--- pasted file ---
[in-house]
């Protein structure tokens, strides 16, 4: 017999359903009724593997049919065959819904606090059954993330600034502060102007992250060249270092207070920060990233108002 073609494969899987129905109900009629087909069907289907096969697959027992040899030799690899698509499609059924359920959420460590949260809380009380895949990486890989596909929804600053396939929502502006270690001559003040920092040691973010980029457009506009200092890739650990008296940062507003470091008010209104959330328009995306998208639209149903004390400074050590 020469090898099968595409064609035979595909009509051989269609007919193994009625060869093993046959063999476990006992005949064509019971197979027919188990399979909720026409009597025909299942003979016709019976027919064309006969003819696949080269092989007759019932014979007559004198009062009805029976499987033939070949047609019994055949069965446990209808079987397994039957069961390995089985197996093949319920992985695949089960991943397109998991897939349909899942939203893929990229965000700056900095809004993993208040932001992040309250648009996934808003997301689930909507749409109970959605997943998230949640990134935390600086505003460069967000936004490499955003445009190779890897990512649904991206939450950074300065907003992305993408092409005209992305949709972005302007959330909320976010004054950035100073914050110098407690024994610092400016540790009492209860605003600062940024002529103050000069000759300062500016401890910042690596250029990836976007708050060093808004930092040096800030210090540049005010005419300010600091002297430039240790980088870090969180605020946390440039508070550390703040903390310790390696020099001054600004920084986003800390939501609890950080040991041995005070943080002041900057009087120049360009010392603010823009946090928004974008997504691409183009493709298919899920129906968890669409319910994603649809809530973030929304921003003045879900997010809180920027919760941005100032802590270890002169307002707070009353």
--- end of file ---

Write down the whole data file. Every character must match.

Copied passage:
[in-house]
């Protein structure tokens, strides 16, 4: 017999359903009724593997049919065959819904606090059954993330600034502060102007992250060249270092207070920060990233108002 073609494969899987129905109900009629087909069907289907096969697959027992040899030799690899698509499609059924359920959420460590949260809380009380895949990486890989596909929804600053396939929502502006270690001559003040920092040691973010980029457009506009200092890739650990008296940062507003470091008010209104959330328009995306998208639209149903004390400074050590 020469090898099968595409064609035979595909009509051989269609007919193994009625060869093993046959063999476990006992005949064509019971197979027919188990399979909720026409009597025909299942003979016709019976027919064309006969003819696949080269092989007759019932014979007559004198009062009805029976499987033939070949047609019994055949069965446990209808079987397994039957069961390995089985197996093949319920992985695949089960991943397109998991897939349909899942939203893929990229965000700056900095809004993993208040932001992040309250648009996934808003997301689930909507749409109970959605997943998230949640990134935390600086505003460069967000936004490499955003445009190779890897990512649904991206939450950074300065907003992305993408092409005209992305949709972005302007959330909320976010004054950035100073914050110098407690024994610092400016540790009492209860605003600062940024002529103050000069000759300062500016401890910042690596250029990836976007708050060093808004930092040096800030210090540049005010005419300010600091002297430039240790980088870090969180605020946390440039508070550390703040903390310790390696020099001054600004920084986003800390939501609890950080040991041995005070943080002041900057009087120049360009010392603010823009946090928004974008997504691409183009493709298919899920129906968890669409319910994603649809809530973030929304921003003045879900997010809180920027919760941005100032802590270890002169307002707070009353």